InterCom spearheaded two important events this summer on the topic of local news, Breaking the News 1 and 2. It was an opportunity for us to reach outside our comfort zone a bit, and include the community in conversations we believe — and the public’s interest seemed to confirm — are essential to our long-term well-being.
We covered both of those events in earlier posts (BtN1 and BtN2), but the topic continues to drive personal and public conversations. Kalamazoo is a deeply connected and vocally passionate community with regards to what is happening here, as we learned from the participation we saw at both gatherings. We were especially pleased to have so many local editors, publishers and broadcasters join us. We think it speaks volumes about their commitment to their work and our shared story: Southwest Michigan Spark, Second Wave Southwest Michigan, Encore Publications (Encore Magazine and FYI), Midwest Communications (including The Touch, WKZO, The Fan, WVFM and WZOX), Women’s Lifestyle of Greater Kalamazoo, Vineyard Press (publisher of The Courier Leader and Paw Paw Flashes), WMUK, WMU Student Media, Welcome Home Magazine, Public Media Network and Good News Paper.
Here are a few things we learned:
Social media has changed everything, but can’t replace traditional news sources
Let’s face it: by its nature, social media is a biased information source. We surround ourselves with like-minded friends and perpetuate our shared opinions with the online equivalent of a public high-five — likes, favorites, shares, and retweets. Without a watchdog challenging our assumptions, we are all at risk of being the next Flint.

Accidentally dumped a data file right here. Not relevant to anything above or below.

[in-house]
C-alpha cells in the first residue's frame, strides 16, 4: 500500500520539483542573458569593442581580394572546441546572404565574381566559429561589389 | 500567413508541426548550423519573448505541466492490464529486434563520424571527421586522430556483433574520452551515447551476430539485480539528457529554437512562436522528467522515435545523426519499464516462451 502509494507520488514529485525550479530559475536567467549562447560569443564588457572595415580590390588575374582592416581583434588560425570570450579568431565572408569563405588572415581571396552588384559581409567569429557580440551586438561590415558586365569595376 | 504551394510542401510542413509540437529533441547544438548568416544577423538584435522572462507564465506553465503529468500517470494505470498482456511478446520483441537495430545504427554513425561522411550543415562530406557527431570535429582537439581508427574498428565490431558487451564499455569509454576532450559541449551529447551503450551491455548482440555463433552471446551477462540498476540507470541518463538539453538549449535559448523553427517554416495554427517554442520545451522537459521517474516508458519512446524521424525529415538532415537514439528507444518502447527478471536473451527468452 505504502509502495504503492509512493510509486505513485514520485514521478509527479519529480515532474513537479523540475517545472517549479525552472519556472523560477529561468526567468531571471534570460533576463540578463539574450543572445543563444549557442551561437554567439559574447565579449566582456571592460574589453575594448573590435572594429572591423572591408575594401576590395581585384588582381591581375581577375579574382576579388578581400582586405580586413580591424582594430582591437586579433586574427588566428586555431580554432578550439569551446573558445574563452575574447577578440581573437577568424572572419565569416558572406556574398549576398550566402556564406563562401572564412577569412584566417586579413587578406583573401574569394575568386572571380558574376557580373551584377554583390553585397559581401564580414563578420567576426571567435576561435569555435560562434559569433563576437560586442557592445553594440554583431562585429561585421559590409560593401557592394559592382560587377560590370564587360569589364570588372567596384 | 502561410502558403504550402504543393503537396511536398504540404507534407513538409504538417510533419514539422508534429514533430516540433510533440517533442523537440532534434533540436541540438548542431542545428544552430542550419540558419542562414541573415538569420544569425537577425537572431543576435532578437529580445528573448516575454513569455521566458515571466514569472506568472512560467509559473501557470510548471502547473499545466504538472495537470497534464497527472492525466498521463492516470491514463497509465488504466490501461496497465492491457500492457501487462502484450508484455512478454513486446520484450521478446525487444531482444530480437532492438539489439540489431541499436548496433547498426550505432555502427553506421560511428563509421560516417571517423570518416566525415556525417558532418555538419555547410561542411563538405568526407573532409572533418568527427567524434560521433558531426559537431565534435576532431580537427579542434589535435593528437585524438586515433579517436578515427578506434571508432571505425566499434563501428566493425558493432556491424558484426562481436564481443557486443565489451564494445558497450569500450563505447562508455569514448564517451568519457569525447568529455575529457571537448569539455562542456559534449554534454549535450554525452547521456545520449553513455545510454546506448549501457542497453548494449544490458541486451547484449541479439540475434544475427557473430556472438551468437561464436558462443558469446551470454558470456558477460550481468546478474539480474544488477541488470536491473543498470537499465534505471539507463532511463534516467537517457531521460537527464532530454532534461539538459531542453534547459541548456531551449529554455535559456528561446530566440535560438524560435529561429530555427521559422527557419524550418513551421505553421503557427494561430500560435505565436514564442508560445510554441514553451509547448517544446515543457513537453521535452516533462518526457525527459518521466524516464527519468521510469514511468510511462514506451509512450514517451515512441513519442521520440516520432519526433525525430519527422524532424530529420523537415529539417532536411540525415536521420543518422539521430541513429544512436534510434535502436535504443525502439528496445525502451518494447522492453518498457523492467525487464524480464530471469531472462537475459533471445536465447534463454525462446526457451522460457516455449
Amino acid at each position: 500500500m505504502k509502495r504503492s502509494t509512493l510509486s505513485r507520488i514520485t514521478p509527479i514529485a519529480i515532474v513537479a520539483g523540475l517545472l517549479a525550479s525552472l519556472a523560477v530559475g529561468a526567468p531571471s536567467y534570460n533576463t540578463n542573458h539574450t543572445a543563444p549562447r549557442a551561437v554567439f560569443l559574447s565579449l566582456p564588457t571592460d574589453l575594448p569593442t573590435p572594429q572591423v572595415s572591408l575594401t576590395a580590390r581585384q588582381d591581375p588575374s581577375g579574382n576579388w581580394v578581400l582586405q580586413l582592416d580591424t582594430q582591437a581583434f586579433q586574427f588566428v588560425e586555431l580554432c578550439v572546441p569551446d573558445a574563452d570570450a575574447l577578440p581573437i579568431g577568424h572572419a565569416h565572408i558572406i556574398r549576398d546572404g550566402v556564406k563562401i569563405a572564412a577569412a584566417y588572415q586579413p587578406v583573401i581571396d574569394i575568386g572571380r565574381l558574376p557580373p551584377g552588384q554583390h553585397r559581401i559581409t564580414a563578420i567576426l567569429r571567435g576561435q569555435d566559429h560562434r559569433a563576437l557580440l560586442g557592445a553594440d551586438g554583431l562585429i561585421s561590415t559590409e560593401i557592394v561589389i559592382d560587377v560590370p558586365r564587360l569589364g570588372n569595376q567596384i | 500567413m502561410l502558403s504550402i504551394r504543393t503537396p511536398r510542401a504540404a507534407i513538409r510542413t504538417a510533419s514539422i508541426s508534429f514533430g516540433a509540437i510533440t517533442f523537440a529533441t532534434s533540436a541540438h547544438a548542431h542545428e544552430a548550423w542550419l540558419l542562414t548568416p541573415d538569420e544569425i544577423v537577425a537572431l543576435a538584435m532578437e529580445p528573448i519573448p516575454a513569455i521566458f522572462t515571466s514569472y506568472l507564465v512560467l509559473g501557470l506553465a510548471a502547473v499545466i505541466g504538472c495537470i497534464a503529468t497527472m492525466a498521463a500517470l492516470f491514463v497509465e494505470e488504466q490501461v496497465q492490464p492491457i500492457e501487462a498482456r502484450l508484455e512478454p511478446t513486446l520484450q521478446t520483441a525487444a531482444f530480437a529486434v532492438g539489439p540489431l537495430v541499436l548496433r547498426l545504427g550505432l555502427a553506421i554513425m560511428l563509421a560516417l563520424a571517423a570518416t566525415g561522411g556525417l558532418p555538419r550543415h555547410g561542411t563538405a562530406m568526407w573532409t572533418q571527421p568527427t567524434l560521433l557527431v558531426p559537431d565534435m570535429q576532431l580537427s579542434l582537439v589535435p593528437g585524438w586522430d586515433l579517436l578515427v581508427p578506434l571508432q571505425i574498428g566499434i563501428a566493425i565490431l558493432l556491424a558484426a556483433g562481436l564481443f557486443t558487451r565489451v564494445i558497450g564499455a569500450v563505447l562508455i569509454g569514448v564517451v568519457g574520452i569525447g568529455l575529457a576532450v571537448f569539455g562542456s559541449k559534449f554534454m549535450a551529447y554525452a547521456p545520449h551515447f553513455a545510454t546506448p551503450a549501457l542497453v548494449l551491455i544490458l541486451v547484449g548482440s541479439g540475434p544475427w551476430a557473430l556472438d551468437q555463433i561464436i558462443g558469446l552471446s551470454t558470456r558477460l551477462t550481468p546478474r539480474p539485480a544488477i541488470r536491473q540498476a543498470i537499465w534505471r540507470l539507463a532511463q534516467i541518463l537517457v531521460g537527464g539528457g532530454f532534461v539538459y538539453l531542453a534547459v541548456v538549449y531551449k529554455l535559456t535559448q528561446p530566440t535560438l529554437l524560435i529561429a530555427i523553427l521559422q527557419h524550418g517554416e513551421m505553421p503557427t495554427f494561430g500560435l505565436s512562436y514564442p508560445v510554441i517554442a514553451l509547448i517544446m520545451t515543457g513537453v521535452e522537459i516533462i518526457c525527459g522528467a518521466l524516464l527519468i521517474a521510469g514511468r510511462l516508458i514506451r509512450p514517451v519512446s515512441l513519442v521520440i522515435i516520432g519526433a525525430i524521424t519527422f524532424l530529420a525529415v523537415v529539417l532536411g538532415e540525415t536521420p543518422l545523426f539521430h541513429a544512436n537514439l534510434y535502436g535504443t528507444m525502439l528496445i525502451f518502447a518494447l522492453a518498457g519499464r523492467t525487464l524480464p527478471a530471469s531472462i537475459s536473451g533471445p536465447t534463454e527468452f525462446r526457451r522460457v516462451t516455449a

We miss the little things
Reporting on local sports and a lack of arts news and reviews are significant losses to our community. At the same time, we’ve discovered that many local outlets do offer extended arts and entertainment features. And some sports teams now publish their stories and stats online — WMU for example. What hasn’t been replaced is the quick access to vital statistics such as births and weddings. And we’d still love to find all these things in a single, daily, community-focused news source.
For every gap we identified, there’s an opportunity for some outlet to step up and cover it. Whether it’s a new dedicated publication or simply expanded coverage — of the arts, of births, of high school sports, for example — folks on the media side of the desk have an audience eager for more. And a ready audience is an easy sell to advertisers who need to reach these potential buyers.
There are a great number of niche publications and online vehicles to help tell your story
While there is no longer a one-stop, we-cover-everything single local news source, there are a number of local media outlets where you can pitch your story. Among those media folks who joined us, they represented 12 specialty publications — some big and some small. But there are others, including neighborhood newsletters, school newspapers, corporate bulletins, and many more. Of course, not all accept story ideas from the public, but many do. InterCom is working to develop a list of these that we’ll make available electronically.